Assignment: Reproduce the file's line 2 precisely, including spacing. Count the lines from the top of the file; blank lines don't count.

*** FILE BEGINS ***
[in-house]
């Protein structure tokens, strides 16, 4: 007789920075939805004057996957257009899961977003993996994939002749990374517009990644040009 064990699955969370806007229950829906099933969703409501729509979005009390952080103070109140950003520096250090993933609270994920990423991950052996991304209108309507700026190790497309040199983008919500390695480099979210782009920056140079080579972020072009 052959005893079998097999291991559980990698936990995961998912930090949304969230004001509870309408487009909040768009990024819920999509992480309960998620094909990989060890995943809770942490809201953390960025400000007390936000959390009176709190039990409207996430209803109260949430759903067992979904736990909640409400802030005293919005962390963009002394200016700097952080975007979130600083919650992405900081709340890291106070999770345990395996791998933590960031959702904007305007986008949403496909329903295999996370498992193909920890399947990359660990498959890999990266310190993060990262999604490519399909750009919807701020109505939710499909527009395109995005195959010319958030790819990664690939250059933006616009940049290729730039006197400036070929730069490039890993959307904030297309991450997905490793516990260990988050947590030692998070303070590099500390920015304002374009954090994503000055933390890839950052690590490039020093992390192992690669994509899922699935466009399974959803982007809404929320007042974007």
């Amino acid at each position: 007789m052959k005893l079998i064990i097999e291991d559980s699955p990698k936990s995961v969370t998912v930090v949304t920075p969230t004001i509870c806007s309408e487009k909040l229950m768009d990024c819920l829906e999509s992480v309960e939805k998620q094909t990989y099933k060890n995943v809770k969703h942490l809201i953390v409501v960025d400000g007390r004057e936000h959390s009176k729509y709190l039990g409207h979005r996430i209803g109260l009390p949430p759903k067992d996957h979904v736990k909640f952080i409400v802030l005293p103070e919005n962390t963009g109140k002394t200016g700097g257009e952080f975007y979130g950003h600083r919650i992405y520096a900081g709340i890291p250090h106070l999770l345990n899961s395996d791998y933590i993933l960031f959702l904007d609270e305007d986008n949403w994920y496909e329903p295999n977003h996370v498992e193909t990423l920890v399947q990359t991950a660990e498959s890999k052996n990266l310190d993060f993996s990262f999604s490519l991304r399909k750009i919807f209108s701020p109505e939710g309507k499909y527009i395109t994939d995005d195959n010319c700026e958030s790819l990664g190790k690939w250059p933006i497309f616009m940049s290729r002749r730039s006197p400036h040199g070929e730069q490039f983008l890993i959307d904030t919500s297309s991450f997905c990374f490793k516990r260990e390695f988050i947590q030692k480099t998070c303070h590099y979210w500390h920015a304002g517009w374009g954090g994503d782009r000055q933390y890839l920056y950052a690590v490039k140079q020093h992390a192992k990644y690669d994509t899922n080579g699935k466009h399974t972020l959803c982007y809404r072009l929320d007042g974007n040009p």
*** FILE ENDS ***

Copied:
């Protein structure tokens, strides 16, 4: 007789920075939805004057996957257009899961977003993996994939002749990374517009990644040009 064990699955969370806007229950829906099933969703409501729509979005009390952080103070109140950003520096250090993933609270994920990423991950052996991304209108309507700026190790497309040199983008919500390695480099979210782009920056140079080579972020072009 052959005893079998097999291991559980990698936990995961998912930090949304969230004001509870309408487009909040768009990024819920999509992480309960998620094909990989060890995943809770942490809201953390960025400000007390936000959390009176709190039990409207996430209803109260949430759903067992979904736990909640409400802030005293919005962390963009002394200016700097952080975007979130600083919650992405900081709340890291106070999770345990395996791998933590960031959702904007305007986008949403496909329903295999996370498992193909920890399947990359660990498959890999990266310190993060990262999604490519399909750009919807701020109505939710499909527009395109995005195959010319958030790819990664690939250059933006616009940049290729730039006197400036070929730069490039890993959307904030297309991450997905490793516990260990988050947590030692998070303070590099500390920015304002374009954090994503000055933390890839950052690590490039020093992390192992690669994509899922699935466009399974959803982007809404929320007042974007």